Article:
Internet of Things
Architecture, Engineering & Construction
Automotive & Transportation
Marine & Shipbuilding
View All Case Studies
Find a Career
US - English
Australia - English
Brazil - Português
Canada - English
China - 中文
France - Français
Germany - Deutsch
India - English
Italy - Italiano
Japan - 日本
Korea - 한국어
Mexico - Español
Sweden - English
UK & Ireland - English
US - English
Virtual Wind Tunnel
Simulation Cloud Suite
View All Altair Products
AVL CRUISE™ M
View All Partner Products
Crash, Safety & Impact
Internet of Things
Heavy Industry & Off-Highway
Tips & Tricks
Support & Training
Support & Training
Downloads, updates, resources and more...
One stop learning area for both students and customers.
Download free eBooks
Free Student Edition
Learning & Certification Program
Altair Software Helps Students Reshape Their Robots and Their Lives
Team Faculty contact:
Jackson High School
Team Mentor contact:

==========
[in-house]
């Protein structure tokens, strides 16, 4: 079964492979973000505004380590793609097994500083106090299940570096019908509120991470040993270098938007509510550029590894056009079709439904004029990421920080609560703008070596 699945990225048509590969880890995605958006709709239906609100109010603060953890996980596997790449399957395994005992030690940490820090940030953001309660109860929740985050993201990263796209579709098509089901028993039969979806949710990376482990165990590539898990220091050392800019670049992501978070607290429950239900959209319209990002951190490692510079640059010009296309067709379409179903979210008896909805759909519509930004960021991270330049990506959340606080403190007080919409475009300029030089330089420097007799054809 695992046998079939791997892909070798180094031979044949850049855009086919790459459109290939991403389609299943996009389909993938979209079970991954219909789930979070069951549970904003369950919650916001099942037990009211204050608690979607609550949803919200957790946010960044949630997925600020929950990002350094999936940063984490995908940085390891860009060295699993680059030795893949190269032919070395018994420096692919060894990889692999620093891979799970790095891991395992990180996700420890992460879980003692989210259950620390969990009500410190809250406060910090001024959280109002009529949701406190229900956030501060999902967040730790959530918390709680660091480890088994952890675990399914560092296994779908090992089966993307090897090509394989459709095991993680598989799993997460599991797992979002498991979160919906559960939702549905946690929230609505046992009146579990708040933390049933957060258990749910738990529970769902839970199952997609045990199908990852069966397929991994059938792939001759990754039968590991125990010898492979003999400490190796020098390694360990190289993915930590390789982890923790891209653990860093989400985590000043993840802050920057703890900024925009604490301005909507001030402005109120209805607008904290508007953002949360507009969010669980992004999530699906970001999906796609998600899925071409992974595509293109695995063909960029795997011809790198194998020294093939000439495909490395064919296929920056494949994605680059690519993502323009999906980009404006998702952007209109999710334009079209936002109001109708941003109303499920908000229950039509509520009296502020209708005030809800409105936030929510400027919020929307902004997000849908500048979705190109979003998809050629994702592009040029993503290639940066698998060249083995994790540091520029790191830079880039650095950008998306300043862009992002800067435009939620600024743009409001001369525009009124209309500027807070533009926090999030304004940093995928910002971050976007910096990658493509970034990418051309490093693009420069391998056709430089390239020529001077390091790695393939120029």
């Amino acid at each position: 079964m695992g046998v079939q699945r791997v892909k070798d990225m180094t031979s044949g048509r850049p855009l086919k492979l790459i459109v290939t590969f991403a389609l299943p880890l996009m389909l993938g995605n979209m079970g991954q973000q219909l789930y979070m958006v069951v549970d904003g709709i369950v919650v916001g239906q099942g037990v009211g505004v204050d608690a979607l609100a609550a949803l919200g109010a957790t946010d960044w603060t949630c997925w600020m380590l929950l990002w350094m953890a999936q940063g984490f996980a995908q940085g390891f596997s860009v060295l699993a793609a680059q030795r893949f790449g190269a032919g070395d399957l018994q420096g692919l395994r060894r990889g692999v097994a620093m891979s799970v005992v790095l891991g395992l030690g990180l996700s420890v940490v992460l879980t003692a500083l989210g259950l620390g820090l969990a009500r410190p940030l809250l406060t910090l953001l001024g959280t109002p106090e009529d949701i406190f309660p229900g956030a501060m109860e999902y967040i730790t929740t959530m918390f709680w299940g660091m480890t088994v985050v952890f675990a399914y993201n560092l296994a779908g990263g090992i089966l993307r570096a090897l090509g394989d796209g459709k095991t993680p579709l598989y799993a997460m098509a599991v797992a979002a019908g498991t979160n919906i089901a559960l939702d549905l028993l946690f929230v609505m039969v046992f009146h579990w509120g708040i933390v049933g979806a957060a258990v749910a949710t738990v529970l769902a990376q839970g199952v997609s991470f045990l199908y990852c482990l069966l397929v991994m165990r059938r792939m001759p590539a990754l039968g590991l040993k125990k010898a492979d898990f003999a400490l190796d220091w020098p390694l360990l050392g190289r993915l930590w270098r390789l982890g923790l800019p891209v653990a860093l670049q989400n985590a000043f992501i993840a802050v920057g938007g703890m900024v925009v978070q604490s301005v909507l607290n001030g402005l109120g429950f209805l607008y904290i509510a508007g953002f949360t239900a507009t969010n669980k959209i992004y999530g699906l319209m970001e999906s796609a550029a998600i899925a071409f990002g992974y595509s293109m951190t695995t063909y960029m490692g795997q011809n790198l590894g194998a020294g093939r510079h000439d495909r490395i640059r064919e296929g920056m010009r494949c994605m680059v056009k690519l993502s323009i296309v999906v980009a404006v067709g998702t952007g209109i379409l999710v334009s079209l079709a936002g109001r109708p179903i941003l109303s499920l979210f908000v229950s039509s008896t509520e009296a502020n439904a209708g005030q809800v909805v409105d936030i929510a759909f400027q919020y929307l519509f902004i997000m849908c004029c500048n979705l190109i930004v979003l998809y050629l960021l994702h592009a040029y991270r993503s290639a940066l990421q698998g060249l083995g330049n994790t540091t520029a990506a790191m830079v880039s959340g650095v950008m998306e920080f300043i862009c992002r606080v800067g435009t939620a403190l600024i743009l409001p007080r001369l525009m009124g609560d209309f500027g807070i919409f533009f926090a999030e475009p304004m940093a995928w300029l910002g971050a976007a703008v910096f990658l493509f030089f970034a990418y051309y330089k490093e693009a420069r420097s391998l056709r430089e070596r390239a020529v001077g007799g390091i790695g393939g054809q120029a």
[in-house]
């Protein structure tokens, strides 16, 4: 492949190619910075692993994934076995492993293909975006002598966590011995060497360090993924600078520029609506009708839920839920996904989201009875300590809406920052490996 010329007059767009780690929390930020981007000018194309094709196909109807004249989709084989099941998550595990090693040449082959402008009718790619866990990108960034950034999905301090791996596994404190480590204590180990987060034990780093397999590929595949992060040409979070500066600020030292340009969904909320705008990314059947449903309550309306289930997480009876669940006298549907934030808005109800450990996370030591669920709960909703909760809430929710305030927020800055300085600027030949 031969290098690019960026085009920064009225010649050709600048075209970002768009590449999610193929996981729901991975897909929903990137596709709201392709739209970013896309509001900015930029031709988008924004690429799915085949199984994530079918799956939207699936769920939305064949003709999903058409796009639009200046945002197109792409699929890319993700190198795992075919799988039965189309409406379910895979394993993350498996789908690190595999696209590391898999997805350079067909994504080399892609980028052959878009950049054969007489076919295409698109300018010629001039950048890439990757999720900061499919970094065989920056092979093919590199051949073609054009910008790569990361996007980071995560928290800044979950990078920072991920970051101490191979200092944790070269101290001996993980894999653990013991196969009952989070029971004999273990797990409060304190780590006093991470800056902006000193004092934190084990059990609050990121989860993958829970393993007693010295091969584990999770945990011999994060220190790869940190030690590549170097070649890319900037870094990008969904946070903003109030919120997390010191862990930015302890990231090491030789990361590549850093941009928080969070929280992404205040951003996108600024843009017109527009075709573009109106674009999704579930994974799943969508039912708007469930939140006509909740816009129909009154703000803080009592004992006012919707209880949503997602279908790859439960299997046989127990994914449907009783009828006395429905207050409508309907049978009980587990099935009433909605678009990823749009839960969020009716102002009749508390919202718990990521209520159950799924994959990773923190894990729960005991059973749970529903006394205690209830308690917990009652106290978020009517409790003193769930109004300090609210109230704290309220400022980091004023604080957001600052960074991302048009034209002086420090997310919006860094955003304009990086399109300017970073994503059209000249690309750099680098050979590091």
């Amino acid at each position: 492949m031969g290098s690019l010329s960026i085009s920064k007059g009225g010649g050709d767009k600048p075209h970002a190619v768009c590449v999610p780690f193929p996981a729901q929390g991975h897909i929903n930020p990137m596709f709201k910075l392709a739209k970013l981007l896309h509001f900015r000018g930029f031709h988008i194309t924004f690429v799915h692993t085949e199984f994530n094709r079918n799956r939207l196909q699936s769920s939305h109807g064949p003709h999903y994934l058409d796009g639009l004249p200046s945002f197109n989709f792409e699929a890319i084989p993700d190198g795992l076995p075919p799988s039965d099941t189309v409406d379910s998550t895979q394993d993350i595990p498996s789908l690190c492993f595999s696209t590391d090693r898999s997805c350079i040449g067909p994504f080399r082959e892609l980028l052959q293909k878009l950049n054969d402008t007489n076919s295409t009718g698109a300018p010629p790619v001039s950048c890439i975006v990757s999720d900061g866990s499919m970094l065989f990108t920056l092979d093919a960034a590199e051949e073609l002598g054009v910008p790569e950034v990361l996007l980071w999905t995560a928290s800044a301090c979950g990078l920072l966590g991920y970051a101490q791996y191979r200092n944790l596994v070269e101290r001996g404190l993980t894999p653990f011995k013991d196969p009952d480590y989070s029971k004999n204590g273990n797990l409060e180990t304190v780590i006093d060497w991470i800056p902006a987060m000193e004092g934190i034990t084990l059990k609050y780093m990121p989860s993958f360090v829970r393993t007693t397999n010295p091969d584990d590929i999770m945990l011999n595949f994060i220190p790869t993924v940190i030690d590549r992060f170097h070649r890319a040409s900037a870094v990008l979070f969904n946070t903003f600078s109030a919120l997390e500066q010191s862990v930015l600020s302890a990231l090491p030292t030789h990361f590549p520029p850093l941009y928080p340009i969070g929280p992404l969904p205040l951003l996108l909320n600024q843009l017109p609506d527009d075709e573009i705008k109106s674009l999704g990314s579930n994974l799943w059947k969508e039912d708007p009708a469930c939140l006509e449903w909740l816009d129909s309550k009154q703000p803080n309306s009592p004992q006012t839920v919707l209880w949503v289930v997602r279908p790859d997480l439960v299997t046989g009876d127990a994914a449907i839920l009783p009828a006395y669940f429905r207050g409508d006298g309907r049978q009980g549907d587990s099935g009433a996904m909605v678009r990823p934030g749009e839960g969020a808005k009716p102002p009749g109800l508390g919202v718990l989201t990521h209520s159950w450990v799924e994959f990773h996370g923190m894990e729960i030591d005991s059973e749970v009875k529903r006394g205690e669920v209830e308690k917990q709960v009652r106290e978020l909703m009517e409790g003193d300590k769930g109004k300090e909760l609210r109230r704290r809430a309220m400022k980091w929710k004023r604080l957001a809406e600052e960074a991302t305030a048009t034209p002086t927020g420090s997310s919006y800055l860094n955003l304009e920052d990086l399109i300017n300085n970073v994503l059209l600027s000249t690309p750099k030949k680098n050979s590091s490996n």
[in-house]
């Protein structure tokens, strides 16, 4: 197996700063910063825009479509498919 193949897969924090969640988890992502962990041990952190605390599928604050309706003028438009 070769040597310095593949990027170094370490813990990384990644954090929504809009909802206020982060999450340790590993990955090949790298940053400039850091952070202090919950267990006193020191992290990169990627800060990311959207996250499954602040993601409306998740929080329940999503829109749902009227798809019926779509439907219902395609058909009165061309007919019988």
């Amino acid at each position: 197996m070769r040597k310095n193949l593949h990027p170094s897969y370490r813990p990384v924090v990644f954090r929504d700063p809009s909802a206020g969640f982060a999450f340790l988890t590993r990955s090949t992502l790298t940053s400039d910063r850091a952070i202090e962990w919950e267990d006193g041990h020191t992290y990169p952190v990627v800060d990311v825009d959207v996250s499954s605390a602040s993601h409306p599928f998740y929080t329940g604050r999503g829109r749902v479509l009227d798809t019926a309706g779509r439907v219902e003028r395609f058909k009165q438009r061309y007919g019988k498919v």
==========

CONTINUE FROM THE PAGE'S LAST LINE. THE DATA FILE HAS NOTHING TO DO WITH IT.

The Boeing Company
Altair Company contact:
Michael J. Kidder
Altair Engineering, Inc.
Tel.: +1.248.614.2400, ext. 269
Seattle-area high-schoolers and Everett Public School students enter FIRST Robotics competition and win new social skills, inspiration
Troy, MI, March 20, 2009
– Fifteen students at a Seattle-area high school are using Altair Engineering’s OptiStruct software to help build robots for the national FIRST Robotics competition; but, to their amazement, the real prizes they have won have been improved social skills, a passion for teamwork and a newfound love of engineering.
The team from Jackson High School in Mill Creek, Wash., worked with their career technical education instructor Maggie Thorleifson, along with Boeing engineer Brian Gattman and four other mentors, to learn about robotics and engineering from scratch. Over a period of six weeks they absorbed information about motors and structures and constructed the robot they will enter in the regional competition this month as part of the Lunacy games, sponsored by FIRST (For Inspiration and Recognition of Science and Technology). FIRST is an annual international competition designed to build science, engineering and technology skills that inspire innovation and foster well-rounded life capabilities, including self-confidence, communication and leadership.